So, based on what is currently known and emerging evidence, the government health communication provides some good advice. Addressing lifestyle factors including your water intake in the context of your overall diet, physical activity levels, and sleep are important foundations that can support a person’s mental health. And there is evidence to suggest dehydration can affect our mood.

But it’s important to note there are a wide range of factors that affect an individual’s level of anxiety. No single thing is likely to be responsible for completely resolving those feelings. This is particularly true in people experiencing significant anxiety, where simply drinking more water is unlikely to be helpful on its own.

By:

Dr Nikolaj Travica has a Bachelor in Psychology and Psychophysiology and an Honours degree in Science, majoring in Psychology. Nikolaj Completed his PhD at the Centre for Human Psychopharmacology at Swinburne University, which examined the relationship between vitamin C and cognitive function in healthy adults and post-operative patients.

Source: Water really can provide some relief from anxiety and help us see the glass half full

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Critics:

The key to re-balancing a deficit of fluids is to drink eight glasses of fresh water daily. However You have to spread this intake of water throughout the day and not drink it all in one go. Otherwise you don’t give your body a chance to absorb it and the excess will just pass through your body.

Sip your water throughout the day for maximum absorption. When you are aware that dehydration is a factor that contributes to anxiety and nervousness you start to pay much greater attention to how much you are drinking daily. Personally, I have found that not only does regular intake of water ward off any subtle feelings of anxiety, but it is also incredibly useful for building stamina and avoiding fatigue.

Increasing the amount of fresh water you drink to eight glasses a day is a very easy step to incorporate into your daily routine and can have such a huge impact on the speed of your recovery from anxiety. The easiest way to ensure you are getting enough is to make it easy for yourself by having water placed in strategic locations.

That might mean having bottled water in the car , at your desk or any place you spend time Beside the TV or computer) . If you place it in positions that are visible you will be reminded ot drink it. If the water is out of sight it quickly goes out of mind. With all new habits you want to form you have to make it easy for yourself or else you will drop it after a few days. So most of the effort you have to make is just ensuring there is water around you and that the bottles stay full. The drinking part is easy.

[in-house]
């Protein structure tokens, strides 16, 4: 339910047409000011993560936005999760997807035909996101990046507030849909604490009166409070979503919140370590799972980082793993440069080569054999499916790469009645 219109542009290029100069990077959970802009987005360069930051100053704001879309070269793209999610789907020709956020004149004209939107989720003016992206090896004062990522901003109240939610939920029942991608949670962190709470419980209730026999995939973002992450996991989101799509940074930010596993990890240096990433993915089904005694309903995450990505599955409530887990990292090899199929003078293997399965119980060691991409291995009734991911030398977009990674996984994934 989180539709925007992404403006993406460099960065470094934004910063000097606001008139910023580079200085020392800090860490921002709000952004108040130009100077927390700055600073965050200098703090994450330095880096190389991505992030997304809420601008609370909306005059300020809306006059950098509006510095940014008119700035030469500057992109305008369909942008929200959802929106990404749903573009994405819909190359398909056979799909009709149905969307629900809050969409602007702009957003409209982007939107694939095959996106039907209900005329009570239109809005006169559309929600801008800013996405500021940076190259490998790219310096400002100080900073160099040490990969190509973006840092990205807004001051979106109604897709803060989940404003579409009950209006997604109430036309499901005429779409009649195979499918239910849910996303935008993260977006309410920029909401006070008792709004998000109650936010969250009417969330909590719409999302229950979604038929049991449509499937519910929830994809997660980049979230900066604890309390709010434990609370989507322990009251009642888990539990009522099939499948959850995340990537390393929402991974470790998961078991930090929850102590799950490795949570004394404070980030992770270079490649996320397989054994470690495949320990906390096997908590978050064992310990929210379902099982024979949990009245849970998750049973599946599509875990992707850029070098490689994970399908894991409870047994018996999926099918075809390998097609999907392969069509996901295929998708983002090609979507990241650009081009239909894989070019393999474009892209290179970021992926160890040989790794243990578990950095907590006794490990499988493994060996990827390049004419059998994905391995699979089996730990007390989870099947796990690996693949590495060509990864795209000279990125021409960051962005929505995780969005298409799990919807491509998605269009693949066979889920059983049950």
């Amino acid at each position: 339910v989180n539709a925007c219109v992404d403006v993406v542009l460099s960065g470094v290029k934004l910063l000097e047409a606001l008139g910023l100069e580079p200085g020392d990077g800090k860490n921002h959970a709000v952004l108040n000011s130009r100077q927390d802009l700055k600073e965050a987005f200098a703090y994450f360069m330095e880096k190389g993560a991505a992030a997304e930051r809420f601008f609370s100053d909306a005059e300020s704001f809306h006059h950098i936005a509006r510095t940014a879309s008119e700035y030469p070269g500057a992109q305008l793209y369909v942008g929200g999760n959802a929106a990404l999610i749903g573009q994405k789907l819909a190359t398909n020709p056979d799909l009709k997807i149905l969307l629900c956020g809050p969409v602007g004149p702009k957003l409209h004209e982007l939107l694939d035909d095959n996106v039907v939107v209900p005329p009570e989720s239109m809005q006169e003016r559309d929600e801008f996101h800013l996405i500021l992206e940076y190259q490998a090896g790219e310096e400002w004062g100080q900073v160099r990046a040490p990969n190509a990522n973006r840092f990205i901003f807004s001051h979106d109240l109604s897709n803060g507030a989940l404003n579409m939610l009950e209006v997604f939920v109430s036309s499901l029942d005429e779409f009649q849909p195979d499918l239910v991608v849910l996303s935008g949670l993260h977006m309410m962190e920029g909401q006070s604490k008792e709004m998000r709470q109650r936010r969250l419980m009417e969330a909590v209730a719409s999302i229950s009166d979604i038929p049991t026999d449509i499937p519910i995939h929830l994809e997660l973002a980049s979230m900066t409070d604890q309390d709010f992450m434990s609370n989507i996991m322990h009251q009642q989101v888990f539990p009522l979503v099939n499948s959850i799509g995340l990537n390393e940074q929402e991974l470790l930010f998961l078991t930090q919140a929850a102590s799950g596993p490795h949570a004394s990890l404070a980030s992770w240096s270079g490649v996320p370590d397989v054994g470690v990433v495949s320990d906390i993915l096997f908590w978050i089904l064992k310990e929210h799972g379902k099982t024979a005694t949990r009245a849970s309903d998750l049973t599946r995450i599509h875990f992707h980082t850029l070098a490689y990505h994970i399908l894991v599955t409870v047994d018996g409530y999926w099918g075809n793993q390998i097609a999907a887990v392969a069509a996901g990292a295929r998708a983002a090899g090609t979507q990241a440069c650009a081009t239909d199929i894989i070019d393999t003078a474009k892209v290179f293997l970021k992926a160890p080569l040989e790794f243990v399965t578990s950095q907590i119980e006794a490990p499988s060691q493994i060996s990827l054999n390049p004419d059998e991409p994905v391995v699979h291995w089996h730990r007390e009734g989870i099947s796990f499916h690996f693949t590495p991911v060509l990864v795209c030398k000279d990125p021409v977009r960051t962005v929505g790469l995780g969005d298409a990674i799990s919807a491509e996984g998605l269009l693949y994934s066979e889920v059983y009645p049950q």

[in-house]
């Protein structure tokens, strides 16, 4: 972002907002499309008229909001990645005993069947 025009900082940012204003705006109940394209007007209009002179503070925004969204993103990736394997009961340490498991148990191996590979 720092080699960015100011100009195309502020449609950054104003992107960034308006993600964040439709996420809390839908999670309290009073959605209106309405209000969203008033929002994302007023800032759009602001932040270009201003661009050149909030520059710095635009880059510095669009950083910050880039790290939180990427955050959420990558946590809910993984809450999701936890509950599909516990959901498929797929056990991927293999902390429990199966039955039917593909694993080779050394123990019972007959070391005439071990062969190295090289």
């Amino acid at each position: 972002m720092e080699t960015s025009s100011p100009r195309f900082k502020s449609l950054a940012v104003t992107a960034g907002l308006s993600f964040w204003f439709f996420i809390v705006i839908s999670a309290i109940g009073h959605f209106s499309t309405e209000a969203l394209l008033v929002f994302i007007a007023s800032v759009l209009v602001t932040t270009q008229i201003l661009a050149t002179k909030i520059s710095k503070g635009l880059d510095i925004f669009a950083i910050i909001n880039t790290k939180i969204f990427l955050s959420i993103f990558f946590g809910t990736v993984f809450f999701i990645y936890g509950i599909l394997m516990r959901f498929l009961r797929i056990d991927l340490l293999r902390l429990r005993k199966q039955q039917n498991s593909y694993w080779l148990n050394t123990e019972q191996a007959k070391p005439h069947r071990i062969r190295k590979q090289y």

More contents:

How to swap meat for nutritious alternatives – and why it’s a good thing to do

The insect brain: we froze ants and beetles to learn how they remember their way home

Hoarding: people with ADHD are more likely to have problems – new research

Transgender youth on puberty blockers and gender-affirming hormones have lower rates of depression and suicidal thoughts, a new study finds

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Does “Digital Empathy” Work in Virtual Psychotherapy?

Digital empathy is “traditional empathic characteristics such as concern and caring for others expressed through computer-mediated interactions.” A recent study suggests that clients felt their psychotherapist was more empathic and supportive in a remote setting than an in-person setting.

Another study found that virtual group therapy can be as effective as in-person group therapy. Since the COVID-19 pandemic, much of psychotherapy has moved online. Two new studies take a look at whether teletherapy and video conference therapy are helpful. Can empathy connect clients with their therapists despite the virtual divide? Has psychotherapy adapted to moving online? The results may be surprising for some.

In one study, published in Frontiers in Psychology, researchers found that clients felt like their psychotherapist was significantly more empathic and supportive in the remote setting compared to in person. This is important because, depending on the type of psychotherapy, whether a client feels connected to the psychotherapist can be an essential factor in a positive outcome in treatment.

“Digital empathy” has been defined as “traditional empathic characteristics such as concern and caring for others expressed through computer-mediated communications.” Further models of digital empathy have expanded the characteristics of “digital empathy”:

  • Ability to analyze and evaluate another’s internal state (empathy accuracy)
  • A sense of identity and agency (self-empathy)
  • Recognize, understand and predict other’s thoughts and emotions (cognitive empathy)
  • Feel what others feel (affective empathy)
  • Role play (imaginative empathy)
  • Be compassionate to others (empathic concern) via digital media

The study examines online therapy sessions that took place via Skype and WhatsApp video calls. About half the clients used desktops or laptop computers, with the other half using a mix of tablets or smartphones. Almost 90% of the therapists used a computer.